For a long time Camden said "See me", and "Don't see me", when what he meant was "Look at me" and "Don't look at me". He said it mostly while learning magic tricks and playing hide and seek, and it was adorable. There are a couple of phrases he still says differently, or backwards that we don't correct because they keep him more like a child in my eyes when he is growing so fast. But this sweet boy will always be my baby.
And my baby Fiona is growing fast too. She's walking and talking and getting into everything. Which is as fun as you might think while Christmas shopping. Which brings me to my point here. My baby is beautiful. Just beautiful. And I know that I might be a little bit biased as her mom, but seriously there is no denying this cuteness. And yet.
Rarely a day goes by that someone doesn't ask me about the blinking lights on her ears. Yesterday we were waiting in a very long line at Michael's, and I had an in depth conversation about Deafness, Deaf culture, the miracle of Cochlear Implants, how well she can hear, the genetic reason that my kids are Deaf, playing sports as a Deaf child..... I think you get my point here. It's so easy for me to forget that she is wearing her processors, that people can see. I see HER. I see her getting into a giant rack of stuffed animals, pulling candy off the shelf, touching the floor (gasp), wearing her sweater my sister knitted for Camden. I see that mullet and I see that she is proud of herself for being so independent. And the people in line saw a baby with flashing lights on her head. I so wish she could just be seen the way I see her.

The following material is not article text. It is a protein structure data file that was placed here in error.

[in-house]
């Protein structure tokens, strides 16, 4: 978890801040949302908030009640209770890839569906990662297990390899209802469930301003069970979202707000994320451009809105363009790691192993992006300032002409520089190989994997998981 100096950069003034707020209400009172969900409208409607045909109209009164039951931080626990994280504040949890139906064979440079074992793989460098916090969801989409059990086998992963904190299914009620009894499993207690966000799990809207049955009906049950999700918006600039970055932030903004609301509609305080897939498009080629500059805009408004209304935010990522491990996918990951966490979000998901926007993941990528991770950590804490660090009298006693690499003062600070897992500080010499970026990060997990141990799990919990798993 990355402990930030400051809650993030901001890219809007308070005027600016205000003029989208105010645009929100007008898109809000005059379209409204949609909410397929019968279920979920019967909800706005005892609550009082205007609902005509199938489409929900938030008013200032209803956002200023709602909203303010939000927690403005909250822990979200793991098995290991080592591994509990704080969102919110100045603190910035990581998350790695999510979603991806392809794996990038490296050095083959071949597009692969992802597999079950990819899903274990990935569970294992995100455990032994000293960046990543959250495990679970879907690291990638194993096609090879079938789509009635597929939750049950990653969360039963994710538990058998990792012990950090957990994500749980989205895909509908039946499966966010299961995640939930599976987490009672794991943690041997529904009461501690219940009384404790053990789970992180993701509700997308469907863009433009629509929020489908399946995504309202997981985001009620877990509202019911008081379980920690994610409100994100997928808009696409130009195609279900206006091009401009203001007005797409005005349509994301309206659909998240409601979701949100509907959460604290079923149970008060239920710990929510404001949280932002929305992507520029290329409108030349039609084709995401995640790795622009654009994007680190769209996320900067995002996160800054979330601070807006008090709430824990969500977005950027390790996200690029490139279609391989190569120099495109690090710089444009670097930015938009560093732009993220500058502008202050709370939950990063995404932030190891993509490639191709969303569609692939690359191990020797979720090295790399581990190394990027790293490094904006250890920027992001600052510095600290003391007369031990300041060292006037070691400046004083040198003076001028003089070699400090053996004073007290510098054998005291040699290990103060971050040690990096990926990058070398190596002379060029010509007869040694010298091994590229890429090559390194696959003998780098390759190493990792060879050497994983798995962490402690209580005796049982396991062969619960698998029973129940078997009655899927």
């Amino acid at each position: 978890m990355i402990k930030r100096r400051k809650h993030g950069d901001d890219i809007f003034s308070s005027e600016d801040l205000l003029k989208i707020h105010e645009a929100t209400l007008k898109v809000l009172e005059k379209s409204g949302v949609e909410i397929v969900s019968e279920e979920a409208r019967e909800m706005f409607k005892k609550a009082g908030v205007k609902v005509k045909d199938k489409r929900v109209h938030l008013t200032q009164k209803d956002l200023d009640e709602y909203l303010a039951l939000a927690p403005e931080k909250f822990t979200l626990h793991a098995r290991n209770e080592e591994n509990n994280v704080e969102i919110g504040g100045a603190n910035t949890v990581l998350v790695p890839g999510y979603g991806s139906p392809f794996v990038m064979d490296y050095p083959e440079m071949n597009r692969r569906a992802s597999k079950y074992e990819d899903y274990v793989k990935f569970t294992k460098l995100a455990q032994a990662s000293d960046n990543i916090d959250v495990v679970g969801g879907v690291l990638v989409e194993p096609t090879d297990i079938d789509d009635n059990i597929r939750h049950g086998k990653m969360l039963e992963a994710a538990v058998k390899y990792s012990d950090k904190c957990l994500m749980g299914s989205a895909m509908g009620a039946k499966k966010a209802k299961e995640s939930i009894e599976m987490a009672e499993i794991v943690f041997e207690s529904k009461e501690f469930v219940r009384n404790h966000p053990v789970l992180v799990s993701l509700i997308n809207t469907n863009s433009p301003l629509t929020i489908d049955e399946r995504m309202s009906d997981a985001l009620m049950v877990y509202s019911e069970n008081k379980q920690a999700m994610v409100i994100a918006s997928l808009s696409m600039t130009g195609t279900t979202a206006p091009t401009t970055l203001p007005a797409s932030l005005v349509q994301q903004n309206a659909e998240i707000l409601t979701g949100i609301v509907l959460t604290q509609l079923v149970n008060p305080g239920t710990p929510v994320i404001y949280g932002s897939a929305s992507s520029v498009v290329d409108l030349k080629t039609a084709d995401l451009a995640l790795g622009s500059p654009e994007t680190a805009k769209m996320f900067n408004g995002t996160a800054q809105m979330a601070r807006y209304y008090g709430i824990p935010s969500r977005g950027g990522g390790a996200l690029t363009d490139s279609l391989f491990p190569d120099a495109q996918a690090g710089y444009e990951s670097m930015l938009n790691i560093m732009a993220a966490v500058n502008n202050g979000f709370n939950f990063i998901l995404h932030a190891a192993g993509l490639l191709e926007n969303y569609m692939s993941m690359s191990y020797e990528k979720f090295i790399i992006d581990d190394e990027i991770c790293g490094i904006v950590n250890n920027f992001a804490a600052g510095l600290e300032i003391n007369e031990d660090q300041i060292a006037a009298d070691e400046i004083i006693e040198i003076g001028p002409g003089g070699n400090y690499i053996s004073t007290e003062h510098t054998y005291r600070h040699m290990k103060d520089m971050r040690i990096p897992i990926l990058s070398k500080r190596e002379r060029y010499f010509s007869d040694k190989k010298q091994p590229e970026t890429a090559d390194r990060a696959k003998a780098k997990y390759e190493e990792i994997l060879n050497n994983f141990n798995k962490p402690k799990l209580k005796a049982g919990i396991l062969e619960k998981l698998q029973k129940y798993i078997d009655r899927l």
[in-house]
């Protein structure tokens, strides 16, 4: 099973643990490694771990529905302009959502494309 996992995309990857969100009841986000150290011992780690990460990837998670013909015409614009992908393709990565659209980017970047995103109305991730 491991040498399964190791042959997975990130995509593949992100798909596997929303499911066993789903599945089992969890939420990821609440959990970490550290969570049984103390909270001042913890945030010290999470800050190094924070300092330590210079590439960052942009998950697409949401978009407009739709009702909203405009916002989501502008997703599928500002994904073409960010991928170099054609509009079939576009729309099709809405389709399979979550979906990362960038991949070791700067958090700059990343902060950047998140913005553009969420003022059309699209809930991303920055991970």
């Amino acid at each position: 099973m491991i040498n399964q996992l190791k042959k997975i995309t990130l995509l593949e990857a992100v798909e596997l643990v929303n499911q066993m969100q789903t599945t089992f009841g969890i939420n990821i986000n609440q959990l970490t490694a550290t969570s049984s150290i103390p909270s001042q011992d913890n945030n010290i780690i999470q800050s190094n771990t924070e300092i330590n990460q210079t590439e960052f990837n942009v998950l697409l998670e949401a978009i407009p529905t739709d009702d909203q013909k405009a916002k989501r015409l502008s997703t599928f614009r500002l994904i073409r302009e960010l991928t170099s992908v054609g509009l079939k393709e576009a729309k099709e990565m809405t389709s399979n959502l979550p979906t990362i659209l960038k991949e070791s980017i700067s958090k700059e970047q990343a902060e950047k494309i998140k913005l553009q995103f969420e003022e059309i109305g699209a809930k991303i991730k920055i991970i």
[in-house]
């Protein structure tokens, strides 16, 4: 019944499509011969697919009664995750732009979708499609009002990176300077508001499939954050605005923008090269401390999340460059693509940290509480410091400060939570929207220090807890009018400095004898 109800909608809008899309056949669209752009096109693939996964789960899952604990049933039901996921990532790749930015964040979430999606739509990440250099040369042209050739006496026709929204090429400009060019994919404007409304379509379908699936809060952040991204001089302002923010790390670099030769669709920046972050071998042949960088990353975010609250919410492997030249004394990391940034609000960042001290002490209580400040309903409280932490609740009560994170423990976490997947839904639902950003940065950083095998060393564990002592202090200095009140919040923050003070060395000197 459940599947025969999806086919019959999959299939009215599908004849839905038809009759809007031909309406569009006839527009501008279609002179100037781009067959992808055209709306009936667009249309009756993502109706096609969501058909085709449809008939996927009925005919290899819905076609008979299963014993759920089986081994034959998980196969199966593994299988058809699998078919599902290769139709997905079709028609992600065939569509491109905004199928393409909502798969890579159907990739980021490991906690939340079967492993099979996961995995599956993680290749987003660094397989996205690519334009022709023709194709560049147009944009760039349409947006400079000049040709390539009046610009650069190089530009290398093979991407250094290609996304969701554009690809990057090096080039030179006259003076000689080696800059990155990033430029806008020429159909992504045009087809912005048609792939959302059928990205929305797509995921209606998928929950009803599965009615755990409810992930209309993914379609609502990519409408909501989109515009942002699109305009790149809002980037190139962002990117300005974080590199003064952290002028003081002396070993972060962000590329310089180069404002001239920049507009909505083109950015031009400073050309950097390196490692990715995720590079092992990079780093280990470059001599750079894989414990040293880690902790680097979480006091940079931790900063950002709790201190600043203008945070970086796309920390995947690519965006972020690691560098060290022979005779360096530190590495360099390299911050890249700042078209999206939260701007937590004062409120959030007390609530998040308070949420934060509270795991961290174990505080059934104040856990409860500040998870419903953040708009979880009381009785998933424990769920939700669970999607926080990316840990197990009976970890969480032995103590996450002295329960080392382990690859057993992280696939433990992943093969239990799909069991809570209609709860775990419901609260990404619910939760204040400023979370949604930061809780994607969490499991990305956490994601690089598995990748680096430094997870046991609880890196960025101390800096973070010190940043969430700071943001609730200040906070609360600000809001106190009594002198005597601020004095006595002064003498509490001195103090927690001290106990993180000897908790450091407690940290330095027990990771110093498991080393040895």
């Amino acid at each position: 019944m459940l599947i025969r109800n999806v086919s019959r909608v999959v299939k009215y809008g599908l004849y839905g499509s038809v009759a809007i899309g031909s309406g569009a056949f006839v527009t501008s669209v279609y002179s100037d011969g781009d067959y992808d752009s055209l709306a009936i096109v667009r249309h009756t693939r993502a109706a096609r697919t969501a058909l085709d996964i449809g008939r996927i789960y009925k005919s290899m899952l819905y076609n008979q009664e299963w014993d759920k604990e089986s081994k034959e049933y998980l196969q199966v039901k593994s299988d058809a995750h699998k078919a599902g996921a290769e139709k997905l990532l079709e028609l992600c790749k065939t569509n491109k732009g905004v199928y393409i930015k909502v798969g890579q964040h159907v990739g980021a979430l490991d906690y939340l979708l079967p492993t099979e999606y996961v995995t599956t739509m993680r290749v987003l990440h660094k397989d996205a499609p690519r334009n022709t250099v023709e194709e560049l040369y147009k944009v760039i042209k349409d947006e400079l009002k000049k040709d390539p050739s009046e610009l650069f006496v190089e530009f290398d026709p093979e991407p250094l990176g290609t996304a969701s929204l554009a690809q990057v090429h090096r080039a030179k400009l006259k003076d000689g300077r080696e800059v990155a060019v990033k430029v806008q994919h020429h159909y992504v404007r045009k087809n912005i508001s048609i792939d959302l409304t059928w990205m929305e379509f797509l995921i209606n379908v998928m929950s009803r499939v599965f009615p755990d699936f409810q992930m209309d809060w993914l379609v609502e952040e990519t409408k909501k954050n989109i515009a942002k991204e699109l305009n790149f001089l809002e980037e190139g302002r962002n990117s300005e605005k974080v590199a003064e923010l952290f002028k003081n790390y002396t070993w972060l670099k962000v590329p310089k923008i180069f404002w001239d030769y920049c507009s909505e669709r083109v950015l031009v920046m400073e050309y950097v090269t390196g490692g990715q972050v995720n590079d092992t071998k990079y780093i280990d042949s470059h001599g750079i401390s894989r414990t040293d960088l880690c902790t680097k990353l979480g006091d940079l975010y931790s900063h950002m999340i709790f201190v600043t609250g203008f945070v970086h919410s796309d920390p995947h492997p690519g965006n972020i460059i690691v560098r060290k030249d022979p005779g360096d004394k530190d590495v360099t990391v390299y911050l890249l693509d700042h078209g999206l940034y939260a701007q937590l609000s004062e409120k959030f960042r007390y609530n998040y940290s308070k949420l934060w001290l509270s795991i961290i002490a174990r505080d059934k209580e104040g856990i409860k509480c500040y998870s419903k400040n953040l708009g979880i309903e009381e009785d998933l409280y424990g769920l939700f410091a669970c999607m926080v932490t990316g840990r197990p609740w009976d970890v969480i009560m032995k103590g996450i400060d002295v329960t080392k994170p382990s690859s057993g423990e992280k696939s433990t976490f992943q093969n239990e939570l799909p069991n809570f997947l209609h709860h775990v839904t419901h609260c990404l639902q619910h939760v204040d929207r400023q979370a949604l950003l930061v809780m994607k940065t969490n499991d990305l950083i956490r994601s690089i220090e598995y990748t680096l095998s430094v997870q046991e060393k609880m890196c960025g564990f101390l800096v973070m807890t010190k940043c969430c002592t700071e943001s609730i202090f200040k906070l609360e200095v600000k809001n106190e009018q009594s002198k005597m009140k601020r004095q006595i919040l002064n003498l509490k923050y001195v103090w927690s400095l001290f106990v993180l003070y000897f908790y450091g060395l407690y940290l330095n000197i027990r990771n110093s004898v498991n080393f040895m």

I know I'm not alone here. All those years of working with special kids I met at the hospital have made me look deeper than your average person. But if you have a child with a feeding tube, or leg braces, a wheelchair or walker, a helmet, or any kind of physical difference then I bet you have felt this too. You've seen your child be something else to the world around them. Something other that your perfect baby. You've seen people stare at your child for some other reason, not just because they might be dancing to no music, or screaming to be picked up.
I have become not just a mom, but an advocate for my Deaf children. I am an educator about Deafness, privilege, and rights. I hear people use words like "disability" "impaired" and "diagnosis" when they talk about my children's' gift. And "did insurance pay for that?" And I am somewhere between shouting from the rooftops about the beauty of Deaf culture and rolling my eyes and walking away from the whole naive world.
Listen. I know the lights are flashy. They serve a purpose, just like the processors themselves. Just like me. And you. And we raise the children. We raise them all, the cute ones, and the sweet ones, and the smart ones, and the ones that are in there somewhere and can't express themselves. I challenge you to look beyond the lights, and see the the light in her eyes. And I mean that for all the kids. I don't mind talking about the Deafness. And I am proud of them, and it, and the culture that I gave them. But let's look a little deeper and see what else we can find.
How do you want to be seen?
With love and frustration,